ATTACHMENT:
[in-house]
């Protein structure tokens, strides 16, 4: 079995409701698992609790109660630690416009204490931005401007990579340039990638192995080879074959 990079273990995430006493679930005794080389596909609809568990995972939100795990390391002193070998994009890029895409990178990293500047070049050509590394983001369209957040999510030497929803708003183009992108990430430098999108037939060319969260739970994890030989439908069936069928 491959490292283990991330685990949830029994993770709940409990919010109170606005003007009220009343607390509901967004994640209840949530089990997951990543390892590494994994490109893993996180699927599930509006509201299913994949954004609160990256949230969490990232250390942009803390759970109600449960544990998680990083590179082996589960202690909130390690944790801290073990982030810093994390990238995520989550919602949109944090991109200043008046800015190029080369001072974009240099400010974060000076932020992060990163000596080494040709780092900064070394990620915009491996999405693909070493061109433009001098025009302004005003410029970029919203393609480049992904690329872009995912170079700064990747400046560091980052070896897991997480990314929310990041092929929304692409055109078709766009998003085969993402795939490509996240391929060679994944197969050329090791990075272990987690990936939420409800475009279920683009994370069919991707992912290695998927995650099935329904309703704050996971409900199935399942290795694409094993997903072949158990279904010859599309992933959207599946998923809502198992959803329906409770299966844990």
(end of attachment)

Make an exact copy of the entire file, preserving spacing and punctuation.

[in-house]
């Protein structure tokens, strides 16, 4: 079995409701698992609790109660630690416009204490931005401007990579340039990638192995080879074959 990079273990995430006493679930005794080389596909609809568990995972939100795990390391002193070998994009890029895409990178990293500047070049050509590394983001369209957040999510030497929803708003183009992108990430430098999108037939060319969260739970994890030989439908069936069928 491959490292283990991330685990949830029994993770709940409990919010109170606005003007009220009343607390509901967004994640209840949530089990997951990543390892590494994994490109893993996180699927599930509006509201299913994949954004609160990256949230969490990232250390942009803390759970109600449960544990998680990083590179082996589960202690909130390690944790801290073990982030810093994390990238995520989550919602949109944090991109200043008046800015190029080369001072974009240099400010974060000076932020992060990163000596080494040709780092900064070394990620915009491996999405693909070493061109433009001098025009302004005003410029970029919203393609480049992904690329872009995912170079700064990747400046560091980052070896897991997480990314929310990041092929929304692409055109078709766009998003085969993402795939490509996240391929060679994944197969050329090791990075272990987690990936939420409800475009279920683009994370069919991707992912290695998927995650099935329904309703704050996971409900199935399942290795694409094993997903072949158990279904010859599309992933959207599946998923809502198992959803329906409770299966844990």